The first end-of-primary-school examination under the competency-based curriculum is slated for November, and parents with students in Grade 6 have been advised against purchasing sample exams (CBC).
For the summative assessment, which makes up 40% of a learner’s final grade, some businesspeople have already begun selling sample test questions. The remaining 60% will come from formative tests taken in Grades 4, 5, and 6.
With the pioneer class transitioning in January 2023, the final score will be utilized to place students in junior secondary school (JSS).
“Because learners are going to be assessed in Grade 6, there are people selling model papers supposedly for that grade. Do not buy them; they must be approved by KICD. We want to make this assessment as natural as possible, almost like what they do in school on a day-to-day basis,” said Kenya Institute of Curriculum Development chief executive Charles Ong’ondo.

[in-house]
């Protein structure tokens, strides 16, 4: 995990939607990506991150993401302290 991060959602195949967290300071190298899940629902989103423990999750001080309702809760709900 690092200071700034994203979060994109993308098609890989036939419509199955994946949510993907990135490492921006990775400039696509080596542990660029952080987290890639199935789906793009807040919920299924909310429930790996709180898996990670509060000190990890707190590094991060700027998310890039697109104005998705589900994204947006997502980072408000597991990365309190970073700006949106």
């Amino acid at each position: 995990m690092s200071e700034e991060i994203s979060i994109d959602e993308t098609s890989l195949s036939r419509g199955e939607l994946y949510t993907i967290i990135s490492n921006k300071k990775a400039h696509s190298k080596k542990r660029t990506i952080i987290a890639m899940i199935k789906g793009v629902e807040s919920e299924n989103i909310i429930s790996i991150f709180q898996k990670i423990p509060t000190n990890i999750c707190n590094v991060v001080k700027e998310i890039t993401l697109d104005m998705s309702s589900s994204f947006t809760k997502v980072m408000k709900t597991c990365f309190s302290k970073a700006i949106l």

“Let parents expect a low stakes assessment because we already have 60 per cent of their ability through 20 marks from Grade 4, Grade 5 and Grade 6,” said Prof Ong’ondo.
He said in JSS, the curriculum allows learners an opportunity to explore their potential and interests before choosing their preferred pathways in senior secondary school.
Prof Ong’ondo further warned business people to be aware of government circulars, especially pertaining to books “so that you don’t buy the wrong books”.
He warned teachers from private schools against giving learners unreasonable assignments instead of using locally available materials.
“Why download stuff where children can draw or get from existing materials like newspapers. Parents are complaining that CBC is expensive because a few private schools have teachers who give unreasonable assignments. A few private schools have exaggerated the demands,” Prof Ong’ondo said.